**Gain(S, Weather) = 0.70**

Gain(S, Parental_Availability) = ?

Yes = 5 (5 Cinema)

No = 5 (2 Tennis + 1 Cinema + 1 Shopping + 1 Home)

Entropy(S*yes*) = – (5/5)*log2(5/5) = 0

Entropy(S*no*) = -(2/5)*log2(2/5) -3*(1/5)*log2(1/5) = 1.922

Gain(S, Parental_Availability) = Entropy(S) — (P(yes)*Entropy(S*yes*) + P(no)*Entropy(S*no*))

Gain(S, Parental_Availability) = 1.571 — ((5/10)*Entropy(S*yes*) + (5/10)*Entropy(S*no*))

**Gain(S, Parental_Availability) = 0.61**

Gain(S, Wealth)=?

Rich = 7 (3 Cinema + 2 Tennis + 1 Shopping + 1 Home)

Poor = 3 (3 Sinema)

Entropy(S*rich*) = 1.842

Entropy(S*poor*)=0

Gain(S, Wealth) = Entropy(S) — (P(rich)*Entropy(S*rich*) + P(poor)*Entropy(S*poor*))

**Gain(S, Wealth) = 0.2816**

Finally, all gain values are listed one by one and the feature with the highest gain value is selected as the root node. In this case weather has the highest gain value so It will be the root.

**Gain(S, Weather) = 0.70**

Gain(S, Parental_Availability) = 0.61

Gain(S, Wealth) = 0.2816

As shown in the above example, after selecting the root, each of the individual values of the features are determined as leaves and this time the data set is customized with these individual values. In other words, the table above has been converted to a separate data set showing the values that other features can take if the weather is Sunny. Thus, when the weather is sunny, according to this table, the possible classes of the inter node will be as follow:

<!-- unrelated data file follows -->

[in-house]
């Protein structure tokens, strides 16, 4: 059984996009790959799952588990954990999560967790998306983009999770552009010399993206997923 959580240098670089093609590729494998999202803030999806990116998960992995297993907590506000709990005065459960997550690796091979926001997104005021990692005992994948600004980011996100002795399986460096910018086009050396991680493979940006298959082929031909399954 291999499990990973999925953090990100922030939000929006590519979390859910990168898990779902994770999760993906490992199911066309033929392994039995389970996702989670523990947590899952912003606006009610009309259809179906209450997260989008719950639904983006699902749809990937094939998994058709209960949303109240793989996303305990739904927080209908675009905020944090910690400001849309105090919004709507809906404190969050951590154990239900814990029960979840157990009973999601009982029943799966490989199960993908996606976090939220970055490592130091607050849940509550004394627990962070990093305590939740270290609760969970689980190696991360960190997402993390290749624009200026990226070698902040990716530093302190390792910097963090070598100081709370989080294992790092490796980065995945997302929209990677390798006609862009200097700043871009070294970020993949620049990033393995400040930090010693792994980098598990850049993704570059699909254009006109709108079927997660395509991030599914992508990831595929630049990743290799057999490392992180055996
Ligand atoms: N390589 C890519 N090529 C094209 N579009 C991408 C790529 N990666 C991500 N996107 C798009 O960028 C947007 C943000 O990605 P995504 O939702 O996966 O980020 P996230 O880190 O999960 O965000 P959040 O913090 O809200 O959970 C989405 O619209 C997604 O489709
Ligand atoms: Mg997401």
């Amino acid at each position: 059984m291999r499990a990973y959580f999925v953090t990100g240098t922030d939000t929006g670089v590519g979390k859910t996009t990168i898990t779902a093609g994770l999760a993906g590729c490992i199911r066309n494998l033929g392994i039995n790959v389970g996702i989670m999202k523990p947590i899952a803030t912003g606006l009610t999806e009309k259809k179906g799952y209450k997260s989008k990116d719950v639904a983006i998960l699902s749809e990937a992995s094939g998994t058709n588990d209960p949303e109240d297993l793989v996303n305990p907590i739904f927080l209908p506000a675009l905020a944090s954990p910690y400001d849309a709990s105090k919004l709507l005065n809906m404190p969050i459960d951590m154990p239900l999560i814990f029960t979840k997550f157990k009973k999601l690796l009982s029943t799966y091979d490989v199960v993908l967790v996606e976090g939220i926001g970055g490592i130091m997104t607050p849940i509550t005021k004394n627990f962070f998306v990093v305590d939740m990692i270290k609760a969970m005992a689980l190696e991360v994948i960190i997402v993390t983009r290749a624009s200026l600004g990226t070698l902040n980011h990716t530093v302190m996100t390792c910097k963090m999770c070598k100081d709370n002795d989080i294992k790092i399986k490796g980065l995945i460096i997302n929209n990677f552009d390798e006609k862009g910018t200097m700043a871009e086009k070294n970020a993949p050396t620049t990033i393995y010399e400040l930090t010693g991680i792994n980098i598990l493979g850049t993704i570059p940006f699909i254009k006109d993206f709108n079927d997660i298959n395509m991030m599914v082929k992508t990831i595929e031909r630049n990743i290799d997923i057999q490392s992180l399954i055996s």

- 1 Cinema
- 2 Tennis

Entropy(S*sunny*) = -(1/3)*log2(1/3) -(2/3)*log2(2/3) = 0.918

Gain(S*sunny*,Parental_Availability) = ?

Gain(S*sunny*,Parental_Availability) = Entropy(S*sunny*) — (P(yes |S*sunny*)*Entropy(S*yes*) + P(no |S*sunny*)*Entropy(S*no*))

Entropy(S*yes*) = -(1/3)*log2(0) — 0 = 0

Entropy(S*no*) = -(2/3)*log2(0) — 0 = 0

**Gain(S sunny,Parental_Availability)**= 0.928 — ((1/3)*0 + (2/3)*0) =

**0.928**

**Gain(S sunny, Wealth) **= 0.918 — ((3/3)*0.918 + (0/3)*0) =

**0**

Because the gain of the Parental_Availability feature is greater, the leaf of the Sunny state will be **Parental_Availability**. According to the data set for sunny conditions, if yes, Cinema will be decided and if no, then Tennis will be decided:

When the same calculations are made for Windy and Rainy situations, the final decision tree will be completed.

# Overfitting

- It is the transformation of learning into memorization.
- The performance graph is that after a certain moment, the increase in performance stops and starts to decrease.
- When your success rate high for training performance but opposite for test performance is an example for overfitting.
- Moreover, if there is a noisy sample in our data, it may cause overfitting.
- When the tree grows too large, a result is produced for almost every possible branch, which leads to overfitting.

In order to **avoid overfitting**, it is necessary to prun the tree either when it is growing or after the tree is formed.

**References:**

[1] Decision Tree, https://www.saedsayad.com/decision_tree.htm